FU CHENG QIU: It's a win-win to Greece and to COSCO.

KAKISSIS: One of the port union leaders, Anastasia Frantzeskaki, has another interpretation.

ANASTASIA FRANTZESKAKI: When the Chinese say win-win, they mean they win twice.

KAKISSIS: She says the benefits mainly go to China.

FRANTZESKAKI: They expand their influence. They expand their technology. They expand their know-how, their way to organize and doing business. They expand all these things in Europe.

KAKISSIS: You can actually hear the Chinese expansion at the cargo terminals, which are busy 24 hours a day. Straddle carriers lift giant metal containers of goods onto ships. Workers in bright yellow safety vests are everywhere. These are coveted jobs in a country where the unemployment rate is 20 percent. But most of the 1,700 workers at the port are temps without labor rights.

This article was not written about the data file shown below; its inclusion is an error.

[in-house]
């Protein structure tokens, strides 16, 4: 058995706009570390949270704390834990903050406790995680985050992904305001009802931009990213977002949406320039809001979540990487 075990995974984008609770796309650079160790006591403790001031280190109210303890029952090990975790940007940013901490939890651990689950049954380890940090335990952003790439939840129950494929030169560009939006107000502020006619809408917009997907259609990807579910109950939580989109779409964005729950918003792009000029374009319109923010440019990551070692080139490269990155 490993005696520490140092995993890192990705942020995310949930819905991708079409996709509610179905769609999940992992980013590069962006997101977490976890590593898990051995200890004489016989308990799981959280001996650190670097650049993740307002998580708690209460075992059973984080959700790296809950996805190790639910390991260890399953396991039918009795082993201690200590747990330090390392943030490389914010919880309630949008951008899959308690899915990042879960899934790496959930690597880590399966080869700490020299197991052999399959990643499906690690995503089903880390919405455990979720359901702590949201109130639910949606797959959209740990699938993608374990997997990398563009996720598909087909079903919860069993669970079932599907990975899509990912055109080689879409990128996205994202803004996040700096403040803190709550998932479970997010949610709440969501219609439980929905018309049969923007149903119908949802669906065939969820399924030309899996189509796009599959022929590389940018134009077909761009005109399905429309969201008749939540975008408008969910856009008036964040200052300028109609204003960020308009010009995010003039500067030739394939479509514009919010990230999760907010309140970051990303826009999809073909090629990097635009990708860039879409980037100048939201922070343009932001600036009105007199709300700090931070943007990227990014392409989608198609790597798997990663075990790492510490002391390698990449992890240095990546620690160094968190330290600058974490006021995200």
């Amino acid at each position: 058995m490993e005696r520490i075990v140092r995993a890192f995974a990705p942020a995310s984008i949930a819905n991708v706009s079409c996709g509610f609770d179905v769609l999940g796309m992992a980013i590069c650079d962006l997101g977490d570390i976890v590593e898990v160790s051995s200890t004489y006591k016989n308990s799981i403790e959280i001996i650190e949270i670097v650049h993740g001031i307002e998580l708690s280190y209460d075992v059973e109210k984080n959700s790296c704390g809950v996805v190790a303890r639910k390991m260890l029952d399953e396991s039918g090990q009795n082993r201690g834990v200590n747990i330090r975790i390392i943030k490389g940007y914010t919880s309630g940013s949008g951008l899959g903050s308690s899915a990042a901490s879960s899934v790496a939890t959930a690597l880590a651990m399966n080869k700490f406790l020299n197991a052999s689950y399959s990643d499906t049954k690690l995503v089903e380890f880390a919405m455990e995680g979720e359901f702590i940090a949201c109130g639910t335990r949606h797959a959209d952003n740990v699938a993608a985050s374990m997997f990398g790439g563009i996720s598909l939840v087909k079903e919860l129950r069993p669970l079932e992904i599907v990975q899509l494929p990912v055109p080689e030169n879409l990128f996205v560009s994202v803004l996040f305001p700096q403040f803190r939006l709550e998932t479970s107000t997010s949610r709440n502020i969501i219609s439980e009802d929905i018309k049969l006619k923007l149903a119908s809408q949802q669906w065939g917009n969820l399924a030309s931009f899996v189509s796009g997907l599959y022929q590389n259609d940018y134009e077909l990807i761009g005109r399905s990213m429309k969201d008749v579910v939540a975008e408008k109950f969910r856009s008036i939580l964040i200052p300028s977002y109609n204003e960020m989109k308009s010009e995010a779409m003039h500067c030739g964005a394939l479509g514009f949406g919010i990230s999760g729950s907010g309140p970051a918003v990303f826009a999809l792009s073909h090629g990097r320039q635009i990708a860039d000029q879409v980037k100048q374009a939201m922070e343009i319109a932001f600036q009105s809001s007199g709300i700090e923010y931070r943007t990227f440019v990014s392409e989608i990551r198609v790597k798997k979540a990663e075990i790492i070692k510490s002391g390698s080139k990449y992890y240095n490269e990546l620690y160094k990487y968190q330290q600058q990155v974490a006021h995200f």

KAKISSIS: Two years ago, hundreds protested and battled police over COSCO's takeover and their working conditions. Thirty-year-old stevedore Markos Bekris recalled how he and his colleagues worked long hours in unsafe conditions for less pay.

MARKOS BEKRIS: (Through interpreter) Workers were too scared to speak up. They kept their heads down, working straight shifts without breaks, even to go to the bathroom. Some of my co-workers had to relieve themselves in plastic bottles.

KAKISSIS: Now, he says, at least they can take 20-minute breaks during shifts. Only about 250 workers are in the Greek dockworkers union run by Giorgos Gogos. He cannot stomach the new reality for most workers at the port and blames COSCO.